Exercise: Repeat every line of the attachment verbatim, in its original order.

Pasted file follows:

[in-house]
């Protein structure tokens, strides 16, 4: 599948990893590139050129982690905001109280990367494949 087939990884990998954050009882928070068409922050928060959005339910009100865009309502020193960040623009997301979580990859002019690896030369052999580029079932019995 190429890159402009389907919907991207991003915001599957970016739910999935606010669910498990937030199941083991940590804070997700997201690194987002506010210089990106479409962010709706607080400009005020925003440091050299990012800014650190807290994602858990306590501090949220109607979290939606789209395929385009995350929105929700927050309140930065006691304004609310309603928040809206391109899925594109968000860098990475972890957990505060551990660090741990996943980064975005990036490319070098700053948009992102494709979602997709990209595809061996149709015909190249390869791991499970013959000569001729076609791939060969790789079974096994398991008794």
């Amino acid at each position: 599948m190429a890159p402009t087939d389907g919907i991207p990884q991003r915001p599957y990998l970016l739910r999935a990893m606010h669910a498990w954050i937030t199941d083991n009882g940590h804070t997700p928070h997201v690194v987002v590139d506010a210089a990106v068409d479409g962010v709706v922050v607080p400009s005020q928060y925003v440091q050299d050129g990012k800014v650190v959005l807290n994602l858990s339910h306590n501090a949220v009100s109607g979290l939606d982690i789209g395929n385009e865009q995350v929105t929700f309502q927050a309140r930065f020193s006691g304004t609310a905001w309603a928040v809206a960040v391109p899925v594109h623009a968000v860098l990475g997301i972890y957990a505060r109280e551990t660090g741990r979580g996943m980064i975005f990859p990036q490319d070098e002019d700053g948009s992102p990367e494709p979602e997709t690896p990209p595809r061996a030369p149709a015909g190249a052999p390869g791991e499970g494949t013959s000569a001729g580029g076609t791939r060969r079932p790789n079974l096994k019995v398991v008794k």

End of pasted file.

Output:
[in-house]
């Protein structure tokens, strides 16, 4: 599948990893590139050129982690905001109280990367494949 087939990884990998954050009882928070068409922050928060959005339910009100865009309502020193960040623009997301979580990859002019690896030369052999580029079932019995 190429890159402009389907919907991207991003915001599957970016739910999935606010669910498990937030199941083991940590804070997700997201690194987002506010210089990106479409962010709706607080400009005020925003440091050299990012800014650190807290994602858990306590501090949220109607979290939606789209395929385009995350929105929700927050309140930065006691304004609310309603928040809206391109899925594109968000860098990475972890957990505060551990660090741990996943980064975005990036490319070098700053948009992102494709979602997709990209595809061996149709015909190249390869791991499970013959000569001729076609791939060969790789079974096994398991008794």
């Amino acid at each position: 599948m190429a890159p402009t087939d389907g919907i991207p990884q991003r915001p599957y990998l970016l739910r999935a990893m606010h669910a498990w954050i937030t199941d083991n009882g940590h804070t997700p928070h997201v690194v987002v590139d506010a210089a990106v068409d479409g962010v709706v922050v607080p400009s005020q928060y925003v440091q050299d050129g990012k800014v650190v959005l807290n994602l858990s339910h306590n501090a949220v009100s109607g979290l939606d982690i789209g395929n385009e865009q995350v929105t929700f309502q927050a309140r930065f020193s006691g304004t609310a905001w309603a928040v809206a960040v391109p899925v594109h623009a968000v860098l990475g997301i972890y957990a505060r109280e551990t660090g741990r979580g996943m980064i975005f990859p990036q490319d070098e002019d700053g948009s992102p990367e494709p979602e997709t690896p990209p595809r061996a030369p149709a015909g190249a052999p390869g791991e499970g494949t013959s000569a001729g580029g076609t791939r060969r079932p790789n079974l096994k019995v398991v008794k």